South Sudan’s cease-fire is largely holding while there have been clashes between government and rebel forces since the accord was signed a week ago, said the chief East African mediator, Seyoum Mesfin.
South Sudan’s government and rebel forces accused each other of violating a cease-fire that was supposed to suspend a five-week conflict that has killed thousands of people and driven half a million from their homes.
As the conflict between South Sudan’s government and rebels worsens, President Salva Kiir has found succor from an unexpected source: Sudan, the country that southerners fought against for two decades to win independence.
South Sudanese President Salva Kiir rejected a call by mediators to free 11 politicians arrested when a conflict erupted three weeks ago, as Sudan ruled out a joint force to secure the neighboring state’s oil fields.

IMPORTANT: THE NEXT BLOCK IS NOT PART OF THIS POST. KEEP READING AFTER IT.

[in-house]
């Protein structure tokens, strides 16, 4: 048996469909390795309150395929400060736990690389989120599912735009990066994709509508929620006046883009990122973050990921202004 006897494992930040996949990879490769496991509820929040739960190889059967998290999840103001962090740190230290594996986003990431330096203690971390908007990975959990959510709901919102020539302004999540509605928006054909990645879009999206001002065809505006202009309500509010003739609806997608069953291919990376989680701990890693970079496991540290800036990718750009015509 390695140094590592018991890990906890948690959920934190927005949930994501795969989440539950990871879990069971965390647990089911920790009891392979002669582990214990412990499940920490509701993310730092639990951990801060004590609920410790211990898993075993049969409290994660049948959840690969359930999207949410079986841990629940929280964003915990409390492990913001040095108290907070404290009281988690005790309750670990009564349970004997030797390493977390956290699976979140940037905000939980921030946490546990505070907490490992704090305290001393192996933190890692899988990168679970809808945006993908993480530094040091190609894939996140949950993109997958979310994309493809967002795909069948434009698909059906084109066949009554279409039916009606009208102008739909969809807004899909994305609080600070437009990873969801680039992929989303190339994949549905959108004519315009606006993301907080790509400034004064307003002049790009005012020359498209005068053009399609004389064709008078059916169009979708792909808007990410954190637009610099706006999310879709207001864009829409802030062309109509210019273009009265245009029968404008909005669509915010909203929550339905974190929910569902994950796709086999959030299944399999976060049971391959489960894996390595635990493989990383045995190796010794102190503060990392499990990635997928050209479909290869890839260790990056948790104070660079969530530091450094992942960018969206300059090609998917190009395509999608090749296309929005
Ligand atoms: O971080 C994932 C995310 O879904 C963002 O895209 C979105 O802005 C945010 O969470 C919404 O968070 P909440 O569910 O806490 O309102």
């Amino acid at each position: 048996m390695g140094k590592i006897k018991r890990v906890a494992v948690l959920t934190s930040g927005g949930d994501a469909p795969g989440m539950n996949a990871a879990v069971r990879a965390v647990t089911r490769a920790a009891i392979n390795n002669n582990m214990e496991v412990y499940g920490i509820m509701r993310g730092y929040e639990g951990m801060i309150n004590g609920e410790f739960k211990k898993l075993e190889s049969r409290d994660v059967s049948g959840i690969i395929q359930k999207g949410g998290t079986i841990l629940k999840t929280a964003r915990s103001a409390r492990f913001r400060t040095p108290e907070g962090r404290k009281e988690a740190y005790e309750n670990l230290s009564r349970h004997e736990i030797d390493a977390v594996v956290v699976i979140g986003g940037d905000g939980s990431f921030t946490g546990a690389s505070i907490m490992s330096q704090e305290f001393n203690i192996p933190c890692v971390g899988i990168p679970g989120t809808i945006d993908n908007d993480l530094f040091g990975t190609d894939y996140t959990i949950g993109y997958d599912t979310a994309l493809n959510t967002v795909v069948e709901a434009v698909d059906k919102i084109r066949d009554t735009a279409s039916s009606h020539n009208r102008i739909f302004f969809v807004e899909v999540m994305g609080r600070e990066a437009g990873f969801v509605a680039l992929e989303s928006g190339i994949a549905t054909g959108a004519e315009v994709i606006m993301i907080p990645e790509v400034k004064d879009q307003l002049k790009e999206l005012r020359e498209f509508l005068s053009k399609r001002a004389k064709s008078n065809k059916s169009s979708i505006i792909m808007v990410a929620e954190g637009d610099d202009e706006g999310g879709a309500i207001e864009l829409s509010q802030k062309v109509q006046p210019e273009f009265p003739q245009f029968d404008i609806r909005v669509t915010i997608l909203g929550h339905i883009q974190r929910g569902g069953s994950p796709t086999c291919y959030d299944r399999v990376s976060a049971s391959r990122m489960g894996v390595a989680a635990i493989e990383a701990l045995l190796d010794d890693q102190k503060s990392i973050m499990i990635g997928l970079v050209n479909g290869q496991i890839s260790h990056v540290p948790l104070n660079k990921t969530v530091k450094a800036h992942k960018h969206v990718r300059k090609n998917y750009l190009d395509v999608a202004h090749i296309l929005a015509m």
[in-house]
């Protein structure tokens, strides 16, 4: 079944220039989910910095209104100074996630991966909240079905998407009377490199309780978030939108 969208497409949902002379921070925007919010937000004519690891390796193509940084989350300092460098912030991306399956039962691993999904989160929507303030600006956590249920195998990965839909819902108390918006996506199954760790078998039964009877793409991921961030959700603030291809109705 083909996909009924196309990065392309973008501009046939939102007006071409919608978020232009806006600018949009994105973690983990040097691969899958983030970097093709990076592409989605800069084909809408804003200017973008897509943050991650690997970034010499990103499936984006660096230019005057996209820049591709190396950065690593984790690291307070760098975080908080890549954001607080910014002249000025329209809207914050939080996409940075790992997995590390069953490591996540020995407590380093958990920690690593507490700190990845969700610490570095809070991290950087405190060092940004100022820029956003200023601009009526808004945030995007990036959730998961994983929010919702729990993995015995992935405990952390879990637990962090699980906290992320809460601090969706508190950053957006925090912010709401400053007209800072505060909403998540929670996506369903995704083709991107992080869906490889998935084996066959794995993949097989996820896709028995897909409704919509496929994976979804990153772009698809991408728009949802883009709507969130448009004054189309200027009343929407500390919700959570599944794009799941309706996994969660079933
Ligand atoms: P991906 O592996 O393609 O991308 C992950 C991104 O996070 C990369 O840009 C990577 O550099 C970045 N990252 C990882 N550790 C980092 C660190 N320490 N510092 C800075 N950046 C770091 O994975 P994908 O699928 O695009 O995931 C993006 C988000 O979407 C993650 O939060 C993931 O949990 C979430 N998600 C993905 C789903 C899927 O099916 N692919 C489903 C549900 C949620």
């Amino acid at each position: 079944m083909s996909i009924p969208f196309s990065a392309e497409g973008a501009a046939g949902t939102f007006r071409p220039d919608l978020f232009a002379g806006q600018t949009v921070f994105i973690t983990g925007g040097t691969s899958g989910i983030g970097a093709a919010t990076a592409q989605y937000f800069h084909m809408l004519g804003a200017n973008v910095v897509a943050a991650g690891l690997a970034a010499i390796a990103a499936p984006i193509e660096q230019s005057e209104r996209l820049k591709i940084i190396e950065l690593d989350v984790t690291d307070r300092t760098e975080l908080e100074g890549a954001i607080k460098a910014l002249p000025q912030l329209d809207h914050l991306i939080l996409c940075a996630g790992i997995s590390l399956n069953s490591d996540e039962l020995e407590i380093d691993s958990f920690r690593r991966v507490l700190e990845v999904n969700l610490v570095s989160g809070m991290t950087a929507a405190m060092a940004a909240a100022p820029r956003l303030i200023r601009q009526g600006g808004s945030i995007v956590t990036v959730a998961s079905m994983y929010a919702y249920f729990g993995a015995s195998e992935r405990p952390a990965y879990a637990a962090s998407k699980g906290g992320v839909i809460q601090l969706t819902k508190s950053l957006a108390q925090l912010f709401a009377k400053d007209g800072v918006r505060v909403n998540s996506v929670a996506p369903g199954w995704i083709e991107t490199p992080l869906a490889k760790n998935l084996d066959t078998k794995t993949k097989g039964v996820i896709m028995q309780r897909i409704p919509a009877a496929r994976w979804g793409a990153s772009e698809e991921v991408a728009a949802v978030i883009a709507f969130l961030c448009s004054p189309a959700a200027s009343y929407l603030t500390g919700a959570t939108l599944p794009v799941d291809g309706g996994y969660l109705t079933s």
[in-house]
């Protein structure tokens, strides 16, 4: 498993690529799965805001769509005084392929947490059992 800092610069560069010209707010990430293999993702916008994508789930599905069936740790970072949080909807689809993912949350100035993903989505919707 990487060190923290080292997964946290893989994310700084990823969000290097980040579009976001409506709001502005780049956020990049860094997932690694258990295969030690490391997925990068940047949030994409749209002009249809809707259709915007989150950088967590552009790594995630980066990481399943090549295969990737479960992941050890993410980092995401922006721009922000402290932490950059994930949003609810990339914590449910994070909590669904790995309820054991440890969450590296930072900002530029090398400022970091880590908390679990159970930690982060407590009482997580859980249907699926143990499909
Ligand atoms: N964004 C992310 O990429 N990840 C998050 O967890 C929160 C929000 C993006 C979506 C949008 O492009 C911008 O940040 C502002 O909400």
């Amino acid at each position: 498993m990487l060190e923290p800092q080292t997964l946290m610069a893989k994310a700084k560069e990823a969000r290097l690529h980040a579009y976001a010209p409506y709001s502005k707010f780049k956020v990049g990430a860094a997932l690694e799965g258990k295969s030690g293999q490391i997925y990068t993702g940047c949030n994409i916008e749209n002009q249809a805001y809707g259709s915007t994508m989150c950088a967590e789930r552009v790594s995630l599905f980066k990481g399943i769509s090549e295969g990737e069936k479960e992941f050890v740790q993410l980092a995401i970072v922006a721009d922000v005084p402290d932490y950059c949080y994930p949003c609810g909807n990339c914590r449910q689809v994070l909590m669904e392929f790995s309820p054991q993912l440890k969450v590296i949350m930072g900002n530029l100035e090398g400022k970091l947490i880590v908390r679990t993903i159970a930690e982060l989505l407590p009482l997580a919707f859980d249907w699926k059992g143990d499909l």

South Sudan’s government said it won’t bow to international pressure and immediately release politicians detained after an alleged attempted coup last month as more of its soldiers defected to rebels forces.
South Sudanese government officials and representatives of rebel groups agreed to face-to-face talks on a monitored cease-fire and the detention of leading politicians arrested after an alleged coup attempt, Ethiopian envoy Seyoum Mesfin said.